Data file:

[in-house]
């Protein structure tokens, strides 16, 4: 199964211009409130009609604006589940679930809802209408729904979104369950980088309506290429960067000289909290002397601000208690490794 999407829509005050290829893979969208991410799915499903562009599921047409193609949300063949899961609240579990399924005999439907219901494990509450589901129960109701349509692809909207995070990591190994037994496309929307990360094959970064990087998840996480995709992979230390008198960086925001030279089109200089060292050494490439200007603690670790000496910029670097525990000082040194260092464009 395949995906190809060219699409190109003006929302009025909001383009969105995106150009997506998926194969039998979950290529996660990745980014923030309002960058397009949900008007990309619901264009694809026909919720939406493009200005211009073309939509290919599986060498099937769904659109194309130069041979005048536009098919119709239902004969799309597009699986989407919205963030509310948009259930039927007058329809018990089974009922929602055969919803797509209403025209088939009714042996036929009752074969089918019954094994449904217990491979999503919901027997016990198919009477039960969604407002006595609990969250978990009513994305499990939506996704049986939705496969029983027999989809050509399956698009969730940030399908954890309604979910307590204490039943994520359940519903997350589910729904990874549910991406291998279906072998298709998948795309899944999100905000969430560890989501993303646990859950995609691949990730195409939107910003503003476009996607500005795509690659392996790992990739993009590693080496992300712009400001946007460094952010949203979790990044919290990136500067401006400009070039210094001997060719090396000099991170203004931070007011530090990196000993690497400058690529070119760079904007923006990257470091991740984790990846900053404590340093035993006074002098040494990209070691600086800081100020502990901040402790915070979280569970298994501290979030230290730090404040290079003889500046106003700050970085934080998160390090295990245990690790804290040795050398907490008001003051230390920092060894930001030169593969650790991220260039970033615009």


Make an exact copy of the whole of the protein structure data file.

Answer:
[in-house]
């Protein structure tokens, strides 16, 4: 199964211009409130009609604006589940679930809802209408729904979104369950980088309506290429960067000289909290002397601000208690490794 999407829509005050290829893979969208991410799915499903562009599921047409193609949300063949899961609240579990399924005999439907219901494990509450589901129960109701349509692809909207995070990591190994037994496309929307990360094959970064990087998840996480995709992979230390008198960086925001030279089109200089060292050494490439200007603690670790000496910029670097525990000082040194260092464009 395949995906190809060219699409190109003006929302009025909001383009969105995106150009997506998926194969039998979950290529996660990745980014923030309002960058397009949900008007990309619901264009694809026909919720939406493009200005211009073309939509290919599986060498099937769904659109194309130069041979005048536009098919119709239902004969799309597009699986989407919205963030509310948009259930039927007058329809018990089974009922929602055969919803797509209403025209088939009714042996036929009752074969089918019954094994449904217990491979999503919901027997016990198919009477039960969604407002006595609990969250978990009513994305499990939506996704049986939705496969029983027999989809050509399956698009969730940030399908954890309604979910307590204490039943994520359940519903997350589910729904990874549910991406291998279906072998298709998948795309899944999100905000969430560890989501993303646990859950995609691949990730195409939107910003503003476009996607500005795509690659392996790992990739993009590693080496992300712009400001946007460094952010949203979790990044919290990136500067401006400009070039210094001997060719090396000099991170203004931070007011530090990196000993690497400058690529070119760079904007923006990257470091991740984790990846900053404590340093035993006074002098040494990209070691600086800081100020502990901040402790915070979280569970298994501290979030230290730090404040290079003889500046106003700050970085934080998160390090295990245990690790804290040795050398907490008001003051230390920092060894930001030169593969650790991220260039970033615009």